How to Review Office Action Response

My Trademark Was Rejected: What Do I Do?

After submitting a trademark application, the USPTO may issue an Office Action to pause the process and outline reasons for the decision. However, an Office Action is not a final rejection, and addressing the legal issues raised in the response may allow the application to proceed. To navigate this complex process, it’s essential to work with a trademark lawyer who understands trademark law and has experience filing Office Actions. Trademark applications may be rejected for procedural reasons, such as missing information or errors in the application, or substantive reasons, which require legal arguments to overcome objections from the trademark examiner. Overcoming substantive objections can be challenging and requires expertise in trademark law.

How To Respond To A Trademark Office Action: First Analyze Your Original Trademark Application for Defects

A trademark can be a word, logo, slogan, sound, or motion that distinguishes a good or service from its competitors and helps consumers identify its source. In order to file a trademark application with the United States Patent and Trademark Office (USPTO), the applicant must provide various pieces of information within the application, including:

  • The contact information of the applicant
  • The legal status of the applicant (a person or business entity)
  • The nature of the trademark (is it a word, design, slogan, or sound/motion trademark)
  • The description of the trademark
  • The class of goods/services to which the trademark will be assigned
  • A description of the goods/services
  • A specimen showing use of the goods/services in commerce
  • A statement of first use of the trademark, both generally and in commerce
  • An indication that the application is an Intent-to-Use if the mark has not yet been used in commerce

The application is submitted with the required fee, and the applicant may receive a response from the USPTO within 3-5 months. This response could either confirm acceptance of the trademark or outline reasons for rejection in a Trademark Office Action, which may require corrective measures to be taken.

The trademark examiner reviews the application and makes a determination based on the information provided by the applicant.

Why Did My Trademark Get Rejected?

It’s important to understand that there are real live trademark examiners at the USPTO who review each trademark application. While they strive to maintain consistency in their decisions to accept or reject trademark applications, it’s worth noting that examiners are fallible human beings, and different examiners may come to different conclusions about the same trademark application.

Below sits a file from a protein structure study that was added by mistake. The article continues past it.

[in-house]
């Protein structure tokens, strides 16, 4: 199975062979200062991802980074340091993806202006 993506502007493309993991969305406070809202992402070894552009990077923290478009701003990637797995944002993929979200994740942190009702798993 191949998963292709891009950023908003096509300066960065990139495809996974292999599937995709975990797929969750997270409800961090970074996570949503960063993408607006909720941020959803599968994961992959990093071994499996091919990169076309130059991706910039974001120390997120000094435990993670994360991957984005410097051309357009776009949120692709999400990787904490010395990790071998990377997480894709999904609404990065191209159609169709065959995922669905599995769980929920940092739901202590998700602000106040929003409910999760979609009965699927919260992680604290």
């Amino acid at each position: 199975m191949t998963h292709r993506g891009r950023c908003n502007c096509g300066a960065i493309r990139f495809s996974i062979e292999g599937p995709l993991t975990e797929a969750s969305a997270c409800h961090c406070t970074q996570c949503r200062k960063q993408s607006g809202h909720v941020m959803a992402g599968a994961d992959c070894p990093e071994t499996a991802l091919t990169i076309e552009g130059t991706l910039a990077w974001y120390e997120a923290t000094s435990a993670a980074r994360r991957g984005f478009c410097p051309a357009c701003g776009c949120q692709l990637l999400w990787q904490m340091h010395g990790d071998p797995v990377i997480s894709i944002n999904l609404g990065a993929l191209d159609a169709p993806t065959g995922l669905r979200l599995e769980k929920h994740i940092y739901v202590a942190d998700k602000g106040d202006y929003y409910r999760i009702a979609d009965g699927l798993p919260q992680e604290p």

When a trademark examiner determines that an application does not comply with trademark law, they will issue a Trademark Office Action. These Office Actions can be broadly categorized into two types: Procedural Trademark Office Actions and Substantive Trademark Office Actions.

Procedural Trademark Office Actions

Procedural Trademark Office Actions are a type of office action that typically requires minor changes to the trademark application. These changes may involve correcting errors in the applicant’s information, such as misidentifying the type of business entity or disclaiming certain words in the trademark. Such office actions are generally straightforward and do not require major revisions to the application.

Substantive Trademark Office Actions

Substantive Trademark Office Actions are more challenging to overcome compared to Procedural Trademark Office Actions. These actions require the applicant to provide a written response addressing the substantive issues raised by the USPTO trademark examiner, such as:

  • Section 2(d): Likelihood of Confusion Refusal
  • Section 2(e): Descriptiveness Refusal
  • Miscellaneous Trademark Office Actions

Response Deadlines: When You Need to File a Response to the Trademark Office Action

Keep Your Eyes on the Three Months Mark

It is crucial to adhere to the timeline set by the USPTO when responding to a trademark office action, as failure to do so may result in the rejection of your trademark application. Within three months of receiving an office action, applicants must provide a comprehensive response that addresses all legal issues raised by the examiner. This can be particularly challenging for office actions that raise both procedural and substantive issues, so it is recommended to consult with a trademark lawyer to understand the scope of the response needed and the preparation required to draft and submit the response.

However, if the 3-months deadline is missed, an extension of time can be requested from the USPTO, though it will come at an additional cost.

How Much Does it Cost to File a Trademark Office Action?

There is unfortunately no fixed cost for responding to an office action, and the expenses may vary significantly depending on whether the office action is procedural or substantive. Responding to the most complex and time-consuming office actions, such as those based on a likelihood of confusion or descriptiveness rejection, can cost several thousand dollars. On the other hand, the easiest office actions to respond to are those that only necessitate modifying the goods/services or adding a disclaimer.

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